Time Transition of Routines in Fast Food Consumption-Importance to Public Health OC24-OC28
Dr. Neelu Jain Gupta,
Professor and Head, Department of Zoology, Chaudhary Charan Singh Universityary, Meerut, Uttar Pradesh, India.
Introduction: Fast Food (FF) consumption reduces the nutritional quality of daily diet. FF is even more detrimental to human health, if preferred during night-time meals, because metabolism is slower at end of the day. Quality of food and time of eating are nutritional determinants of the health.
Aim: To study the association of anthropometric and societal factors such as age, Body Mass Index (BMI), health awareness with frequency of FF and preference for meal timings.
Materials and Methods: Through a cross-sectional Google-form food preference survey of 2887 people, it was sought to uncover a possible association between the perception and frequency of FF and preference for mealtimes. Unadjusted associations of people’s eating preferences with age, BMI and health awareness with FF intake was analysed using Spearman’s correlation coefficients, Cronbach’s α, odd ratios, relative risk factors and χ2-tests.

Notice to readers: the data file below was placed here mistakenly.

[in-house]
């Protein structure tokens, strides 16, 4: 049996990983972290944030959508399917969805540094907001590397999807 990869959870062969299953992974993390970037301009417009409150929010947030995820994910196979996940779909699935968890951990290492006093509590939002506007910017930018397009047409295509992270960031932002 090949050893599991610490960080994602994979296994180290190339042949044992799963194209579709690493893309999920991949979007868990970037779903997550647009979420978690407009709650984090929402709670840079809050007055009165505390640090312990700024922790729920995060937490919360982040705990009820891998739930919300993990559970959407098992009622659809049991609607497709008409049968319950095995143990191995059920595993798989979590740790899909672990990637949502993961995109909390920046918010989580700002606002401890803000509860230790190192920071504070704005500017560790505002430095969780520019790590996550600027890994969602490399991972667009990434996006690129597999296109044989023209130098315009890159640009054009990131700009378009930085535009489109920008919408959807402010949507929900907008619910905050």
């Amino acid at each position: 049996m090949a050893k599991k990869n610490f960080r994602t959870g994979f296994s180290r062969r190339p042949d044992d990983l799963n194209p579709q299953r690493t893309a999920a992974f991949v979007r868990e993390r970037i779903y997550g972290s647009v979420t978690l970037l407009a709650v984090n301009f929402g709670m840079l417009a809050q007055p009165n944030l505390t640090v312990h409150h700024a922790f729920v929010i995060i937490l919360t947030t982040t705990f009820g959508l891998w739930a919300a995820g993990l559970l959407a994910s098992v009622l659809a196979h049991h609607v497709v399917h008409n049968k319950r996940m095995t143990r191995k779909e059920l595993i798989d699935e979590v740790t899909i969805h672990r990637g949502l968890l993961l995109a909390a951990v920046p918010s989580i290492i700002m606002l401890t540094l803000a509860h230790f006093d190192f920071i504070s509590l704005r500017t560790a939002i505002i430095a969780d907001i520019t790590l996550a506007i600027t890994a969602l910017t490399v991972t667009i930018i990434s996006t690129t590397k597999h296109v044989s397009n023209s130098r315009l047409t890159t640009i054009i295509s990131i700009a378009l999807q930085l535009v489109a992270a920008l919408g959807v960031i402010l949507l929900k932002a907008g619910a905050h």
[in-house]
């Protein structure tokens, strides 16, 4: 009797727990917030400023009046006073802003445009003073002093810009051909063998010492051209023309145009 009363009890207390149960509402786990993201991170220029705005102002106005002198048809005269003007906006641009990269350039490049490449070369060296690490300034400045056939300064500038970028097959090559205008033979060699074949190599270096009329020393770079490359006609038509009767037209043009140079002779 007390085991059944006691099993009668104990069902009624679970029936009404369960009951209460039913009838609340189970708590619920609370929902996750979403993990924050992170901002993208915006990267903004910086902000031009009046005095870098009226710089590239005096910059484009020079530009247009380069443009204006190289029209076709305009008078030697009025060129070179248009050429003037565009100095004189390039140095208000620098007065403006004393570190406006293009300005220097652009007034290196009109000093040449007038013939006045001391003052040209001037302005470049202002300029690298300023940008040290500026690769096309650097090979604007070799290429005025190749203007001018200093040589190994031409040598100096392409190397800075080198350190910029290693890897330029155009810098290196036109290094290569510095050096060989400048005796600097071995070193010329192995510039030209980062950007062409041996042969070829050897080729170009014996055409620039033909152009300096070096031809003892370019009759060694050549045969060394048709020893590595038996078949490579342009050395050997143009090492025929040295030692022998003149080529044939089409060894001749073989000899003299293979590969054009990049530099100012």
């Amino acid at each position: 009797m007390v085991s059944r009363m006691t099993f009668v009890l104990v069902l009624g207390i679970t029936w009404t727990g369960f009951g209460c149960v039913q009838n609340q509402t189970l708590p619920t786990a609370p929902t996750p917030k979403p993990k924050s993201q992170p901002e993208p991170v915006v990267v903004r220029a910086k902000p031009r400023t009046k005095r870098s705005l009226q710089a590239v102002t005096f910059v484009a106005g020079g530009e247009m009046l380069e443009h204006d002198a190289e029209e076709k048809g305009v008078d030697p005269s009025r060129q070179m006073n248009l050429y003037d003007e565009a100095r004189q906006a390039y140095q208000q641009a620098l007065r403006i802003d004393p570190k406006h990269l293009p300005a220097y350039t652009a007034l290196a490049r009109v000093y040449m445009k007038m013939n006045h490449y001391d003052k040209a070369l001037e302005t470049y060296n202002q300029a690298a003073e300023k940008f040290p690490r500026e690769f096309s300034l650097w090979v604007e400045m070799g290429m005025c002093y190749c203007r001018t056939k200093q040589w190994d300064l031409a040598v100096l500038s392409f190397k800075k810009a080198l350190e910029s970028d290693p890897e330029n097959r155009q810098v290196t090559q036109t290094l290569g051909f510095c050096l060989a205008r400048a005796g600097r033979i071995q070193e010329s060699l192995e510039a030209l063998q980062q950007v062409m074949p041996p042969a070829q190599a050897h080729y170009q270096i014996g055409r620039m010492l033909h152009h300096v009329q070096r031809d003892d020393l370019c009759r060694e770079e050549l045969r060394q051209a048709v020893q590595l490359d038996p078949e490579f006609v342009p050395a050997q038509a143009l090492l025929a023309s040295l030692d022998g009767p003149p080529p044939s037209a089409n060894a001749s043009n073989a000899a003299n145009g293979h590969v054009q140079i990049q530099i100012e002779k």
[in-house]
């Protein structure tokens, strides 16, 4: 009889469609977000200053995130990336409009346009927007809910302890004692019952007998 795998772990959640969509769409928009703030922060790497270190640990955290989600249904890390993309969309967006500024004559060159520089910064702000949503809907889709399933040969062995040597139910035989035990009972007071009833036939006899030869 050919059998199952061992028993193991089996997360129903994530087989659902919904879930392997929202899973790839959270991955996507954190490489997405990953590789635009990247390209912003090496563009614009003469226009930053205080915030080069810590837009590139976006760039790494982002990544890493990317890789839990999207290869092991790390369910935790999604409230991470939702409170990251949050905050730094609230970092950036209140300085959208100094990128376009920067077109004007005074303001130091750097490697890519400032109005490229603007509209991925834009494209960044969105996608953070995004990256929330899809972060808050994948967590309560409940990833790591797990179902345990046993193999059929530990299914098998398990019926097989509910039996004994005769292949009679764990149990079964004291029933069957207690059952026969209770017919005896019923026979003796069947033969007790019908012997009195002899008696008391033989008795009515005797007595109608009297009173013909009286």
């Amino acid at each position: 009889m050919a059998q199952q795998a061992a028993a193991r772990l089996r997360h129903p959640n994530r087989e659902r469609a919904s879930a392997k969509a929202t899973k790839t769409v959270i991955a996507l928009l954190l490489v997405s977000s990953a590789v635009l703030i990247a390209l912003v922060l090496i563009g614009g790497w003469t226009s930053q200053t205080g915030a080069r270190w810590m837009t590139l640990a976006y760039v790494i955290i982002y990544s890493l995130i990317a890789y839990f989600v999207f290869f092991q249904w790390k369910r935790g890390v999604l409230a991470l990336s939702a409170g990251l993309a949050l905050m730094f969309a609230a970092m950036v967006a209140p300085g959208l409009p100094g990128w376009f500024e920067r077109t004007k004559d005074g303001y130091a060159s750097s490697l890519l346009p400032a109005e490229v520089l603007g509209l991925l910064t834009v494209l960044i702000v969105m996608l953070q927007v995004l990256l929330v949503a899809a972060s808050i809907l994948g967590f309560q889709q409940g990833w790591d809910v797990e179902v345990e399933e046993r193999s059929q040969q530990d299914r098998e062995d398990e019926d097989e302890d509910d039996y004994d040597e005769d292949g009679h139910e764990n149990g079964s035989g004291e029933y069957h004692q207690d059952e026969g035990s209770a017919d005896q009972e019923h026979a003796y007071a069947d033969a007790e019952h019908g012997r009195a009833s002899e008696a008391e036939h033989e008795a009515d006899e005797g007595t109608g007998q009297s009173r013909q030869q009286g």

Results: The high odd ratio revealed greater FF popularity in adolescents and children as compared to adults. Principal component analysis revealed four important factors (Eigen value >0.9; factor weight >12%) viz., age, busy life, body weight and weekend drive. Taking FF as a food quality index, there was food quality jetlag between week days and weekends. Psychometric analysis revealed a positive association between preferred mealtime and FF intake.
Conclusion: Mealtimes regulate the human circadian system; therefore, health consequences of FF consumption ensconce other determinants of public health like night eating and lifestyle. The deteriorating effects of FF are associated with circadian disruption. More research is needed to highlight associativity of different lifestyle factors detrimental to circadian health.